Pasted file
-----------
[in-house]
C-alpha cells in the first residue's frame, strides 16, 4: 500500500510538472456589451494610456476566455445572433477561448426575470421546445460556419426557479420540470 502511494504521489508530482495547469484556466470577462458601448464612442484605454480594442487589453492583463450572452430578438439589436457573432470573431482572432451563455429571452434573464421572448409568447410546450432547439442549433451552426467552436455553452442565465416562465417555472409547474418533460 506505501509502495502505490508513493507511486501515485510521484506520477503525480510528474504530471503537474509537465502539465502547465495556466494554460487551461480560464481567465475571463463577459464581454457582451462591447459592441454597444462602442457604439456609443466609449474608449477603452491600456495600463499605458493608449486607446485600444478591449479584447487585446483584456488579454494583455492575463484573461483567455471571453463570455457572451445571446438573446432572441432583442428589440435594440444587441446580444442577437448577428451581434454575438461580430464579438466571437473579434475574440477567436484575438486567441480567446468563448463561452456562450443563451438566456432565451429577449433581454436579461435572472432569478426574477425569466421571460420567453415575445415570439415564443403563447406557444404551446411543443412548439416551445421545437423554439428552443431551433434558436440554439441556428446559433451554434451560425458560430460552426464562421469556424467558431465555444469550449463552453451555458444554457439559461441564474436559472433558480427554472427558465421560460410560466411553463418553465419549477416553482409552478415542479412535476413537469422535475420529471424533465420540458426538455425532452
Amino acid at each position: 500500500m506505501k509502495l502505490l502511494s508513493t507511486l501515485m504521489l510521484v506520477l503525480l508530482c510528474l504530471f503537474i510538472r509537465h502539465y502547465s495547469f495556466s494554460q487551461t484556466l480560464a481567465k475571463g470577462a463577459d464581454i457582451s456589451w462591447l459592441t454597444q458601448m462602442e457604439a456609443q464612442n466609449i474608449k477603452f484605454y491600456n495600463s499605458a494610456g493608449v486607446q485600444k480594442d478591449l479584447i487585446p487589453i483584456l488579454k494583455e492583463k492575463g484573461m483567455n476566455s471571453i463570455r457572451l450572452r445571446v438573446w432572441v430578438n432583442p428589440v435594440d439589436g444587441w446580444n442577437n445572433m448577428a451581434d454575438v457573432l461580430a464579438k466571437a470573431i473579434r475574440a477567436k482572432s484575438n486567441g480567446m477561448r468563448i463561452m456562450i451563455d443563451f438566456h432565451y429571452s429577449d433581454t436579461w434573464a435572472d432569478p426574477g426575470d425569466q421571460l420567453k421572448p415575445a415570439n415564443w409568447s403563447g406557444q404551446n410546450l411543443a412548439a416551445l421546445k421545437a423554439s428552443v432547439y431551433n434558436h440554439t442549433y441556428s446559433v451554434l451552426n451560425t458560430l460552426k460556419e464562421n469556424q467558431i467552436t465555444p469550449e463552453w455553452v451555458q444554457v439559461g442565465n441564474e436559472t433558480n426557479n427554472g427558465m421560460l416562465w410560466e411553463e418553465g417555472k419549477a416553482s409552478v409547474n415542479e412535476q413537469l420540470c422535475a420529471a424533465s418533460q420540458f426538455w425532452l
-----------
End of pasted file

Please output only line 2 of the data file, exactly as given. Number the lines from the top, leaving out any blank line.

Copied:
C-alpha cells in the first residue's frame, strides 16, 4: 500500500510538472456589451494610456476566455445572433477561448426575470421546445460556419426557479420540470 502511494504521489508530482495547469484556466470577462458601448464612442484605454480594442487589453492583463450572452430578438439589436457573432470573431482572432451563455429571452434573464421572448409568447410546450432547439442549433451552426467552436455553452442565465416562465417555472409547474418533460 506505501509502495502505490508513493507511486501515485510521484506520477503525480510528474504530471503537474509537465502539465502547465495556466494554460487551461480560464481567465475571463463577459464581454457582451462591447459592441454597444462602442457604439456609443466609449474608449477603452491600456495600463499605458493608449486607446485600444478591449479584447487585446483584456488579454494583455492575463484573461483567455471571453463570455457572451445571446438573446432572441432583442428589440435594440444587441446580444442577437448577428451581434454575438461580430464579438466571437473579434475574440477567436484575438486567441480567446468563448463561452456562450443563451438566456432565451429577449433581454436579461435572472432569478426574477425569466421571460420567453415575445415570439415564443403563447406557444404551446411543443412548439416551445421545437423554439428552443431551433434558436440554439441556428446559433451554434451560425458560430460552426464562421469556424467558431465555444469550449463552453451555458444554457439559461441564474436559472433558480427554472427558465421560460410560466411553463418553465419549477416553482409552478415542479412535476413537469422535475420529471424533465420540458426538455425532452